An Extraordinary Year

NC State belltower at night

From the launch of the ground-breaking Plant Sciences Initiative to the quarter-century celebration of NC State’s largest tailgate event, the past year was a big one for the College of Agriculture and Life Sciences.

And, as Dean Richard Linton says, the future is bright.

“2016 was an extraordinary year for CALS,” says Linton. “And I’m happy to report that we’re charging full steam ahead into the new year, more focused than ever on transforming agriculture and life sciences challenges into opportunities that benefit the state of North Carolina and beyond. The possibilities are exciting.”

Join us in saying goodbye to 2016 with a top-10 list of college highlights from the past year (in no particular order):

10: The Plant Sciences Initiative
Thanks to tremendous stakeholder support, the North Carolina Bond Referendum and a significant gift from the Golden Leaf Foundation, the Plant Sciences Initiative is $144 million further along, and the dream of a new building is becoming reality.

9: The Food Processing and Manufacturing Initiative
Feeding a world population of 9.5 billion by the year 2050 is no small matter. In partnership with the N.C. Department of Agriculture and Consumer Services (NCDA), the Department of Commerce and the Governor’s Office, we now have a path forward to grow this important industry and help lead the charge to feed a growing world.

8: The Food Animal Initiative
CALS partnered with the College of Veterinary Medicine to fund three grants that support the production health of swine, cattle and poultry. Our colleges also are working side-by-side to build the Reedy Creek Equine Farm, a new $5 million facility to serve students, clinicians and horse owners. And we’re working with the NCDA and our animal industry partners to strengthen the state’s food animal industry.

7: The Leadership Initiative
Developing future leaders is at the core of who we are and what we do. In 2016, the college continued its work building a pipeline of leadership, including youth programs like 4-H and FFA, CALS Proud leadership programs for faculty and staff, and one-of-a-kind leadership opportunities for external stakeholders. In 2017, we will introduce a new Executive Leadership Program for farmers in partnership with the Poole College of Management.

6: Strategic Faculty Hires
After a long budgetary challenge, CALS is now hiring faculty again. In the next year, the college plans to bring on board more than 20 faculty and four new department heads.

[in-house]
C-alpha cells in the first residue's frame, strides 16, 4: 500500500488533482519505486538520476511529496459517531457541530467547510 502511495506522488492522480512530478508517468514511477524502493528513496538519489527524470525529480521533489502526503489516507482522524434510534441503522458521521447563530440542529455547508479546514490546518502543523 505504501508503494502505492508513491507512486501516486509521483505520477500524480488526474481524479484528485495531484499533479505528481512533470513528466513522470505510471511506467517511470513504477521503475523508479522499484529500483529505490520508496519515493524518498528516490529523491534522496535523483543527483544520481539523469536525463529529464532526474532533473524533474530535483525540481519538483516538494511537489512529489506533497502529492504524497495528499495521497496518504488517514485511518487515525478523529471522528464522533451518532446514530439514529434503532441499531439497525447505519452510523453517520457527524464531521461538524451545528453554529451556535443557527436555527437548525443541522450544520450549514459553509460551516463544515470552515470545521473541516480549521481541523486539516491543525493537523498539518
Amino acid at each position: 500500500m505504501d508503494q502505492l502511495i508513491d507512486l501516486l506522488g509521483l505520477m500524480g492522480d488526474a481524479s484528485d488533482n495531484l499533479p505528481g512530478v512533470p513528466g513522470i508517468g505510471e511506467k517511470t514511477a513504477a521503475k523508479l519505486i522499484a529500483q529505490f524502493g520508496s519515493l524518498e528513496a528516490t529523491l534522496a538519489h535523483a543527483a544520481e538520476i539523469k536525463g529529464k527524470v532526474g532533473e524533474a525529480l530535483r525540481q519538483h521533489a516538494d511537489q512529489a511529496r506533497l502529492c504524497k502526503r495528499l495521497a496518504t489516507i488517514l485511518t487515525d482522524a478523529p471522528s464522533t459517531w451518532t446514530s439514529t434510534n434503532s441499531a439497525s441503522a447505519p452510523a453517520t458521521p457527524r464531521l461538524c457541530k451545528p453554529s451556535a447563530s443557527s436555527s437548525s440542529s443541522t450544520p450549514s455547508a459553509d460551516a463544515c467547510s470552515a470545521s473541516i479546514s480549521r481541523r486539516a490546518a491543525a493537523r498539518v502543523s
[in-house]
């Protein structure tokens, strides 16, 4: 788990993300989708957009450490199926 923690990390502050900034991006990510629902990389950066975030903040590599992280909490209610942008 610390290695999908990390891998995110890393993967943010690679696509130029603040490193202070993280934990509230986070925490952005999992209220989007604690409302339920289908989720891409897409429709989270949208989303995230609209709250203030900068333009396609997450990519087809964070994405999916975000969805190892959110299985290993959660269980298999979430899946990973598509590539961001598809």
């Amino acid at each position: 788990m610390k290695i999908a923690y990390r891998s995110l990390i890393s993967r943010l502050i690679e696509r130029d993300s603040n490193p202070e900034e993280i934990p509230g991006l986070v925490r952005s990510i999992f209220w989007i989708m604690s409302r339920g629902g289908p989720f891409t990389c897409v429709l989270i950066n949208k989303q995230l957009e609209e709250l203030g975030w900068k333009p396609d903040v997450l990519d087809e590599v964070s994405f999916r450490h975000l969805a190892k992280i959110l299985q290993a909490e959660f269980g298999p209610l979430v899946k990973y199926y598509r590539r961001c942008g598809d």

5: North Carolina Cooperative Extension
Extension continues to be a statewide leader in the response to Hurricane Matthew, which is especially significant considering that many of our specialists and agents also had to deal with their own losses from the storm. Extension just released a series of instructional videos to help homeowners recover and rebuild.

4: International Programs
The work of CALS faculty extends far beyond North Carolina, delivering results all over the world. Right now, the college has 176 faculty involved internationally, with 67 ongoing projects in 40 countries.

3: Research Awards
This year, CALS researchers brought in $70 million in contracts and grants for projects ranging from crop production to obesity prevention. We are close to our 2020 goal of $75 million!

2: Student Access
In 2016, we also made tremendous headway toward the goal of increasing student access to CALS, through programs like STEAM and ASPIRE, and launched our online “Nominate a Student” program. Check out the latest edition of CALS Magazine to learn more.

1: Alumni Achievement
Last, but certainly not least, are our alumni and stakeholders. At the CALS Alumni Award ceremony in November, the college honored 28 alumni award winners, including two who received the 2016 World Food Prize, one of the most important and coveted international awards given in agriculture. “CALS alumni and friends are our legacy and our future,” Linton says. “For all you do, we are extremely grateful.”

Hold onto your hats, for 2017 holds extraordinary promise …

This post was originally published in College of Agriculture and Life Sciences News.

Leave a Response

Your email address will not be published. All fields are required.